Published Online: October 8, 2003
Published in Print: October 8, 2003, as Take Note

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Saying No to Bullying

Students who push their peers around at Franklin Middle School in upstate New York run the risk of being boxed back—with a "bully box," that is.

The bullying-prevention tool, installed in a school hallway at the start of classes this year, is shaped like a stop sign with white letters warning, "Bullying stops here!"

Any students who witness or experience any form of bullying—from dirty looks to physical abuse—can fill out a complaint form and drop it in the locked box, which only school officials can open.

The names of students who submit complaints are never revealed, Principal Dennis A. Priore said last week.

The bully box was introduced by the 600-student school's new assistant principal, Richard E. Jetter, who said that 38 complaints had been dropped in the box by Sept. 30. Most, he said, were dealt with the same day, with an administrator interviewing the student who submitted the complaint, the alleged bully, and the victims.

"It's only the fourth week of school, and we've been alerted to things we might never have known about otherwise," Mr. Jetter said.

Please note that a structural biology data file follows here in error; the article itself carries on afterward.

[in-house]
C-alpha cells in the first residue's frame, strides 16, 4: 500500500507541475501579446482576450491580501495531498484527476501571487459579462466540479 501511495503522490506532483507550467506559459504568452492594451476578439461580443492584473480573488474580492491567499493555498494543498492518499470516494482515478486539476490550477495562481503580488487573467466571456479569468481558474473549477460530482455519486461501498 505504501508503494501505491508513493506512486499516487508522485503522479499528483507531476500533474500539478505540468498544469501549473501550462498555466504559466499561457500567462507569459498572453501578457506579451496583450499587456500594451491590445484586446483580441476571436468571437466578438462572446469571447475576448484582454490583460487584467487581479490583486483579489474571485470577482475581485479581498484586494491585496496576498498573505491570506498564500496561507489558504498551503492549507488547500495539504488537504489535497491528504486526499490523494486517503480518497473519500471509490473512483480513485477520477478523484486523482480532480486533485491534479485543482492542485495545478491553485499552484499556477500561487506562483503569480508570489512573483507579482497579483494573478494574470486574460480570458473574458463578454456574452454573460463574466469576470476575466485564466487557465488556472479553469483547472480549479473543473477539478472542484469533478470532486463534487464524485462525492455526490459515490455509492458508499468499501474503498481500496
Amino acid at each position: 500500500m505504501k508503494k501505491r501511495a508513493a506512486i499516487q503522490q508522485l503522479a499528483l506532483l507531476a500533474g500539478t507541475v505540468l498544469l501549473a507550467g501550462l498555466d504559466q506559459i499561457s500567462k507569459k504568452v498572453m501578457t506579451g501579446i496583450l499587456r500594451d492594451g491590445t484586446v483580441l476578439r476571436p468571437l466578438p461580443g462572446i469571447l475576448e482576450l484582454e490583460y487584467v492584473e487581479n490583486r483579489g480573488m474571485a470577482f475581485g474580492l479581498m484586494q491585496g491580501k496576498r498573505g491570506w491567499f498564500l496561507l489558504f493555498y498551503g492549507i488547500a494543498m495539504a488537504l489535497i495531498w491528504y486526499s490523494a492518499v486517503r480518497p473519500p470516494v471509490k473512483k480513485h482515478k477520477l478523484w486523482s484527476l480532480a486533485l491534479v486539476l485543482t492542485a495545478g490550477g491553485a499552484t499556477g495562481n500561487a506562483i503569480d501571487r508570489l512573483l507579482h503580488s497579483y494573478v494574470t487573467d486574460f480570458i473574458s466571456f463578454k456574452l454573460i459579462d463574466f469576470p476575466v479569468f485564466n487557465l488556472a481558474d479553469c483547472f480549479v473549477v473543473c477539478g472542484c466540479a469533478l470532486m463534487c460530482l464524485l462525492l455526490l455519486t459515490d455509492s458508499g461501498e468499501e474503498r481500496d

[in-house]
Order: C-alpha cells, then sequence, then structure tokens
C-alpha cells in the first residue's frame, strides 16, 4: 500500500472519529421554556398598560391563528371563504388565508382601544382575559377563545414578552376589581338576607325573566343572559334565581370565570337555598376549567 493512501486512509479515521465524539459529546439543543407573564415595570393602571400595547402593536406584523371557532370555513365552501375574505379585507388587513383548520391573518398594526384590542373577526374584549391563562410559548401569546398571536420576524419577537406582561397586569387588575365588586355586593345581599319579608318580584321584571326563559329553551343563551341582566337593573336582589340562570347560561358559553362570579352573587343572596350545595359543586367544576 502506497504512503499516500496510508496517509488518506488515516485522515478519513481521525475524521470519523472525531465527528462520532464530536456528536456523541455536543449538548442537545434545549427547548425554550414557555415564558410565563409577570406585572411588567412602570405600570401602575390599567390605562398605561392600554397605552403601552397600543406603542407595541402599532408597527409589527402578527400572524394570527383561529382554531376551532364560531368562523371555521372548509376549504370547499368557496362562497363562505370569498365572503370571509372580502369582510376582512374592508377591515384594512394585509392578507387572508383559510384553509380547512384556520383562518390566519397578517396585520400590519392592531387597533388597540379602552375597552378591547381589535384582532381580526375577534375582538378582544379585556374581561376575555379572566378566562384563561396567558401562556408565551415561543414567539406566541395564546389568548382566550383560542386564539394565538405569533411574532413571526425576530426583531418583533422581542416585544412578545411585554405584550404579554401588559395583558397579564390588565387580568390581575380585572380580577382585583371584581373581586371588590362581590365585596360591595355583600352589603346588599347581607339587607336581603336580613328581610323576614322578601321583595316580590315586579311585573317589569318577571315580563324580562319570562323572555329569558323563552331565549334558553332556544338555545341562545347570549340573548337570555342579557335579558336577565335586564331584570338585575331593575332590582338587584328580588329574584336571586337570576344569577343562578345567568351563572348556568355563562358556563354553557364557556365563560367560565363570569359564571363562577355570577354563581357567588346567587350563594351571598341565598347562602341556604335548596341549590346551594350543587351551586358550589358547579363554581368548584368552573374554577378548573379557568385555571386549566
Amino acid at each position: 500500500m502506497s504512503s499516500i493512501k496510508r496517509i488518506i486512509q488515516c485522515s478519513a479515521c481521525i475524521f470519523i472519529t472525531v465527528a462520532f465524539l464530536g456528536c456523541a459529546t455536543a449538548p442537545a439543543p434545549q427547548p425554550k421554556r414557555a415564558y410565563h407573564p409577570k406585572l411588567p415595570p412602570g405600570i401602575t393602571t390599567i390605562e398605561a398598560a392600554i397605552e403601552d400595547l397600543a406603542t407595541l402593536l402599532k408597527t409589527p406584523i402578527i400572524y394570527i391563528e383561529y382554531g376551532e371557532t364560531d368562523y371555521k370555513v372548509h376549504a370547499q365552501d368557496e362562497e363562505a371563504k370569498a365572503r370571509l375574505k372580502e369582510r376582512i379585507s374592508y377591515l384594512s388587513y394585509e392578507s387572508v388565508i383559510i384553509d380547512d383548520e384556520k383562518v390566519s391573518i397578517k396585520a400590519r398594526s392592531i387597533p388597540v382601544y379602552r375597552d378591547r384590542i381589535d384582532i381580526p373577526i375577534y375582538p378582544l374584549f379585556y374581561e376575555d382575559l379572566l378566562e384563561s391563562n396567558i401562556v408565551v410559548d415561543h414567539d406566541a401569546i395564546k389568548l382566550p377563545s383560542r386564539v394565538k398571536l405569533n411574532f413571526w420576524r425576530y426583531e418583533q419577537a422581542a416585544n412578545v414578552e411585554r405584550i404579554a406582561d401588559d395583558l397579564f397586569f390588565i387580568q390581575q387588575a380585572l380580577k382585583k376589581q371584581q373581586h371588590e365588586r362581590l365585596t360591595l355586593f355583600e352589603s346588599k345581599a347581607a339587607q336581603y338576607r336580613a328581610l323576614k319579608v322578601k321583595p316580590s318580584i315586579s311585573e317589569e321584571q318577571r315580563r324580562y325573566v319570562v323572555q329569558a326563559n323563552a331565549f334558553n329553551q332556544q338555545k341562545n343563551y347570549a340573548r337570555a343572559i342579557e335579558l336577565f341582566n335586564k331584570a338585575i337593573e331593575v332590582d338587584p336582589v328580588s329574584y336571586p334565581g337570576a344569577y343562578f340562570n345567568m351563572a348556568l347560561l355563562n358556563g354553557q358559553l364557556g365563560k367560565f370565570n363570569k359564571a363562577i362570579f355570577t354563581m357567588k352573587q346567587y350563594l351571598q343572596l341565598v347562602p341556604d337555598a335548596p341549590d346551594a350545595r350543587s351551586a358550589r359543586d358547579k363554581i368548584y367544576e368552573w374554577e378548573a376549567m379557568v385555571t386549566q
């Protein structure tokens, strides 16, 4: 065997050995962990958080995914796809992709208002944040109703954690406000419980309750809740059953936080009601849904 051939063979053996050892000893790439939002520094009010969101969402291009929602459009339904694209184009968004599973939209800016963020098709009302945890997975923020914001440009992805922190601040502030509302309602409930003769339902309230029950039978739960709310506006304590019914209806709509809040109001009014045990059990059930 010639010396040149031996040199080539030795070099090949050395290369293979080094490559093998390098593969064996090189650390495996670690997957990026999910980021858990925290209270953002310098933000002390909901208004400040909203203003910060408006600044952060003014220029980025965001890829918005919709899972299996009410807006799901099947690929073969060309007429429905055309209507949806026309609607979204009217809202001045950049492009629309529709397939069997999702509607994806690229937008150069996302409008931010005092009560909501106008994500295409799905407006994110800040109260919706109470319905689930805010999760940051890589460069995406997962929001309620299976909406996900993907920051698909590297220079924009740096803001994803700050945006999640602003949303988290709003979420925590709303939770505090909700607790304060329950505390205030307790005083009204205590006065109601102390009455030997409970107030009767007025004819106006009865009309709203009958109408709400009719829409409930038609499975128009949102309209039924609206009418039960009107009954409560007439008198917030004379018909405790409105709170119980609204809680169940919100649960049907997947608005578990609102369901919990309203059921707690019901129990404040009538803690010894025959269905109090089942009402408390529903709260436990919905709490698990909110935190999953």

The bully box is part of Franklin Middle School's larger effort to deal with what is perceived to be a growing problem among students at the school near Buffalo.

Last month, two-thirds of the teachers at Franklin who responded to a school survey said they believed that bullying occurred regularly in the building, but fewer than one-third said school faculty and staff members dealt adequately with the problem, Mr. Priore said.

The bullying-prevention efforts at the school also go hand in hand with what Superintendent Steven A. Achramovitch says is a broader effort to improve school climate and focus on the health and well-being of the 9,200 students enrolled in the Kenmore Town of Tonawanda School District, located in a northern suburb of Buffalo.

"What we don't know a lot about yet is how well this works," the superintendent said.

Mr. Jetter said he believes that the bully box does work and that "students have come to rely on it."

"They know they can stand up to bullying," he said, "and they don't have to take it anymore."

—Darcia Harris Bowman

Vol. 23, Issue 6, Page 3

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